Tuesday, October 19, 2010


This morning, one of my servers (Dell Poweredge R510, with a quad-core Intel Xeon E5520 CPU running Debian 5.0.4) had crashed. It didn't respond to anything : ping, ssh, smb. Not even when physically attaching a screen and a USB keyboard to it, did it respond.
After a reboot, the system started without a problem and everything seemed to work again.

Skimming through the logs I found some things occuring :

kernel: BUG: soft lockup - CPU#7 stuck for 61s!
kernel: __ratelimit: 35 messages suppressed
kernel: nf_conntrack: table full, dropping packet.

After Googling, I didn't really find a sound explanation, but some of the things that was mentioned was a bug in the Intel CPU, which could be solved by updating the CPU Microcode.

I'm not sure this will solve my problem, which only happened once since I started using the server about half a year ago, but as was mentioned, it does little risk, doesn't slow down your machine and might solve a few  problems.

So I installed two packages (you need contrib and non-free repositories):
apt-get install intel-microcode microcode.ctl
Package intel-microcode contains the updated microcode for Intel CPU's, while microcode.ctl does the update. Because the update is done in memory, the update is lost after a reboot, so you will have to do it again, but this package takes care of that.

Update 06Dec2010 : The microcode is automatically updated after a reboot. :)

Wednesday, October 13, 2010

Open Source Social Networking

For quite some time now, I've been thinking about a social networking website alternative, where you, as a user, can keep control of what you submit : who can see it, what can be seen, and most important, if you delete it, that it is really gone (at least from the website you originally put it on, as one can not be sure that something that is published on the internet can be completely removed from it). But I got an insight on how it could be done. It's only a rough idea, with a lot of conceptual and practical things still to be sorted out :

A way to reach this goal is to use encryption. When encrypting a message for instance with OpenPGP, you use the public keys of the ones that should be able to decrypt the message. To do so, they use their own - private - key, which is of course private, and can only be used by the one who owns it. So this way, only the ones you intend to be able to read your message will be able to read it.
So, in case of this conceptual open source social networking website, every user has a PGP-key. If you want to submit something to this website, for instance your place of birth, you encrypt it, using the public keys of a selection of your friends and submit that encrypted chunk of data to the website, where it is stored in the database.
If one of your friends accesses your page on this social networking website, all the data, in encrypted form, is requested from the website and decrypted using the private key of that friend. The data that was encrypted with that persons public key, will be decrypted, while the rest will remain unreadable, thus showing only the data that you intended for that person.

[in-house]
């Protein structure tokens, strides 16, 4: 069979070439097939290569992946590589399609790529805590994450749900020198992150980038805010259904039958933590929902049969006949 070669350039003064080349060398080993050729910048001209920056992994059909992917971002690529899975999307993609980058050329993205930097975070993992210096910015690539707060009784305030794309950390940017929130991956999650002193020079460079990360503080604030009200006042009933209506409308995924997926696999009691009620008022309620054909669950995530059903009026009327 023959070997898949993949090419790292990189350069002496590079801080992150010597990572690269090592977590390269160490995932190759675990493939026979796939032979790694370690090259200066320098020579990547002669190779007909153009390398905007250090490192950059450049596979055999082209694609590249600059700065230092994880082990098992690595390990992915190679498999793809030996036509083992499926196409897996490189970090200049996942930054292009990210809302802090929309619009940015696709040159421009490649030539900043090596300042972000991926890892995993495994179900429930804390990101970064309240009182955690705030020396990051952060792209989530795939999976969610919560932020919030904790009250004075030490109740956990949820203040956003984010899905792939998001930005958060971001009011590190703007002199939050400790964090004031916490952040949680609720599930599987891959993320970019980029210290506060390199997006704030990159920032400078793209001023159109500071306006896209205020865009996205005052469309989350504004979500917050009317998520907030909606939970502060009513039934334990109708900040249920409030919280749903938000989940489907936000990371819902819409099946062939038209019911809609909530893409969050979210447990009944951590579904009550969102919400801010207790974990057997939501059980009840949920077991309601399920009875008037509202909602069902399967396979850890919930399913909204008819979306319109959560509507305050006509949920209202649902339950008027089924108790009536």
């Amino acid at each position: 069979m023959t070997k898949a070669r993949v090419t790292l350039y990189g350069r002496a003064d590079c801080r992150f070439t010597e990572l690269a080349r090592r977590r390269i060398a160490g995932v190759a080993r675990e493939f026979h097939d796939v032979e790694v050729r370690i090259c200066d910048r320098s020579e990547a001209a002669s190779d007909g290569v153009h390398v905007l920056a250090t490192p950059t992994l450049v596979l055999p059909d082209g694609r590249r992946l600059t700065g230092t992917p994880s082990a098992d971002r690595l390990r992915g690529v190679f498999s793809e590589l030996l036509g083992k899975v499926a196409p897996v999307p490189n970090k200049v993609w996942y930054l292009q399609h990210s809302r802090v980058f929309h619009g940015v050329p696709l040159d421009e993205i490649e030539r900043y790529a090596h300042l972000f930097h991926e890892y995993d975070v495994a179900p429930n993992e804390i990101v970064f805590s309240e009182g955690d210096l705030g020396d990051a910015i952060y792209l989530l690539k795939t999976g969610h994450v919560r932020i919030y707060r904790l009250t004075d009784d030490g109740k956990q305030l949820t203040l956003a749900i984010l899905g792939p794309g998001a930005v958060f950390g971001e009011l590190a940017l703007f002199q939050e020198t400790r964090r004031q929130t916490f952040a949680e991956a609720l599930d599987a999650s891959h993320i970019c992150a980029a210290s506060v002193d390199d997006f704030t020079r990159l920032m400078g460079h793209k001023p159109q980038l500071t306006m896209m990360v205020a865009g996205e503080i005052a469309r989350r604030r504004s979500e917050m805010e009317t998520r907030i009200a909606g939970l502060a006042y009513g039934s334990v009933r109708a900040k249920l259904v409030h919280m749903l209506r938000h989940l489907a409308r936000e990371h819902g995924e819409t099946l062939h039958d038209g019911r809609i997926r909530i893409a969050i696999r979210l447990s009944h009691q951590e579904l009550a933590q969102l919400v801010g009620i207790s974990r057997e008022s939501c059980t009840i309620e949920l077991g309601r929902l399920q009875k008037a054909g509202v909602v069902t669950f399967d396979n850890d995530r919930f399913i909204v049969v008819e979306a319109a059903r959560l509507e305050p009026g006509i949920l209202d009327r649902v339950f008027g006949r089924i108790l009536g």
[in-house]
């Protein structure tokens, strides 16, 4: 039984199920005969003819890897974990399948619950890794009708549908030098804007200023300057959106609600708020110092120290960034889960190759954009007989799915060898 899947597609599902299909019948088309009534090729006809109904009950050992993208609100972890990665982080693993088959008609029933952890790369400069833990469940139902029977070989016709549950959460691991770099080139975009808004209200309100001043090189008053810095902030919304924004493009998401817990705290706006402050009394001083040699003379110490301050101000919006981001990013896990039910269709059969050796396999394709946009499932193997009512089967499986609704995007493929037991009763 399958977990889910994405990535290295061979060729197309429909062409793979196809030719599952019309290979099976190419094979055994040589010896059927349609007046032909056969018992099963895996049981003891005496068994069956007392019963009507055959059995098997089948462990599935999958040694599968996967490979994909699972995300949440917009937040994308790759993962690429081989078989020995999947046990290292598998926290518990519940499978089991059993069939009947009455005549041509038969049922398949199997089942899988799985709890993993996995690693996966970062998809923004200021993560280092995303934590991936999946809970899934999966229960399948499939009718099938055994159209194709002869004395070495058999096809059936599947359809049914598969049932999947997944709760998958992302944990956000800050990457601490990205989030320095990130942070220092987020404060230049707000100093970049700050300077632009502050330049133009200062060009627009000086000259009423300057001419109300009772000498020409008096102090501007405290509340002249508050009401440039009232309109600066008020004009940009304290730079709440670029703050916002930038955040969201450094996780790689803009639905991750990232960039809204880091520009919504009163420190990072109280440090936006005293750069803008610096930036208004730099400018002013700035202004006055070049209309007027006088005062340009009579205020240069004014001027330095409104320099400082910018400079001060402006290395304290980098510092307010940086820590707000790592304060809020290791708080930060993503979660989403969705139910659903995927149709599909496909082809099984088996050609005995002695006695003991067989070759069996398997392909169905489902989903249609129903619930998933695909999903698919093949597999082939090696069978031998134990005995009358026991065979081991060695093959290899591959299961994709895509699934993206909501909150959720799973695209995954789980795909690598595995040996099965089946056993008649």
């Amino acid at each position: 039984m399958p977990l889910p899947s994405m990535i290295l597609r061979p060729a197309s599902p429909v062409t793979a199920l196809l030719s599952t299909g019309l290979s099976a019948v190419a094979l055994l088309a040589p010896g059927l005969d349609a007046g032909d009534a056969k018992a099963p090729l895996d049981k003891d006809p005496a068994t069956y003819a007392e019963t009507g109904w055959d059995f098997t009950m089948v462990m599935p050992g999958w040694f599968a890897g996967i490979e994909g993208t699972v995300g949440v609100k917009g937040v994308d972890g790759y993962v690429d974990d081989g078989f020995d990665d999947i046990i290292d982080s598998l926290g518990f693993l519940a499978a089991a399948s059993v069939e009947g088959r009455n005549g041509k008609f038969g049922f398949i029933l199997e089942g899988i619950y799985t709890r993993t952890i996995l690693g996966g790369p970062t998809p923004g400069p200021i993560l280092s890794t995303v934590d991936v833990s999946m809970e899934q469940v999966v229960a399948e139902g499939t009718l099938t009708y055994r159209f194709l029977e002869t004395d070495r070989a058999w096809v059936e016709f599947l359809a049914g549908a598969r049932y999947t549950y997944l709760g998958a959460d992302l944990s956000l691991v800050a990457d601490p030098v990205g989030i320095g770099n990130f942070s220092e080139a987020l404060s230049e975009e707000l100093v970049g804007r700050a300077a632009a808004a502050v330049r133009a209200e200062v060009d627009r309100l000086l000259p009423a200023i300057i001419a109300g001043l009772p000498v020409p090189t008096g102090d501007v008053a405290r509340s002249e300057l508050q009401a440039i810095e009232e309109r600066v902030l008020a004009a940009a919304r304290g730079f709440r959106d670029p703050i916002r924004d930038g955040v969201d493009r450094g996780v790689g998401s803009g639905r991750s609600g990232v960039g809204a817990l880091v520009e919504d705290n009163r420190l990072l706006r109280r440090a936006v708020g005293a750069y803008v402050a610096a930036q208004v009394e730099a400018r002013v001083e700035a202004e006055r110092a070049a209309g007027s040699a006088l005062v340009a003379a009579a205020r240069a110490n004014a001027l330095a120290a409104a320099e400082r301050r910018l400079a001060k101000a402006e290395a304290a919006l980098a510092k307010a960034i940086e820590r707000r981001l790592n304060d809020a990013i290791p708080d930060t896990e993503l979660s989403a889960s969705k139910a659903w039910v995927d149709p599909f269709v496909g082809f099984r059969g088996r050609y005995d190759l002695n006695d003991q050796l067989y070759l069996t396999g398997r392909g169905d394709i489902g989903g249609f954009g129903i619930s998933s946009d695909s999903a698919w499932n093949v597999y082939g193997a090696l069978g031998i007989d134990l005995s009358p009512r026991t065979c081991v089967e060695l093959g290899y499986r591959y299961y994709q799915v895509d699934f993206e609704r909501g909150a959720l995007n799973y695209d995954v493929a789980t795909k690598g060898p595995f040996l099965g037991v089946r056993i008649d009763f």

If on a later moment, you decide you want to change the list of people that will be able to consult your place of birth, you simple encrypt the same data with different keys and replace it in the database.

The kind of data you can encrypt is of course not limited to short texts, but can also be a picture, a piece of video, a link to a website, a piece of you DNA, ...
The upside of storing an encrypted version of the data you share, makes it unreadable to anyone who doesn't have the right decryption key. So even if your data remains in the database of the website, it will only be readable for the persons it was originally intended for. It will even not be readable by the maintainers of the website, unless you include their public key when encrypting.

So, the bottom line is that YOU should be able to keep control over your data. Encrypting the data is one thing, somewhat trusting the software that makes it happen and of course also the ones hosting it all, is as important.
And here the Open Source model comes in. The software is freely available, so the way it works can be checked and improved by the Open Source community.
And because the software is freely available, anyone can set up a social networking website. So as a user, you can choose who to trust when you join a group.

Of course, this is all just an idea and a very general concept.

One final remark : in order for this to work, the whole encryption mechanism should be invisible for the end user. And the encryption should be handled client side, for obvious reasons, otherwise the data you intend to be limited available, might end up unencrypted on some kind of server.

Thursday, October 07, 2010

change permissions of files and folders

On *nix, when you want to change the access permission of a directory and all files and folders in it, you could use :

cd your_dir
chmod -R 750 *
But this doesn't make a distinction between files and folders. So if you want different permissions for files and folders, you can do this :
cd your_dir
find -type f -exec chmod 640 {} \;
find -type d -exec chmod 750 {} \;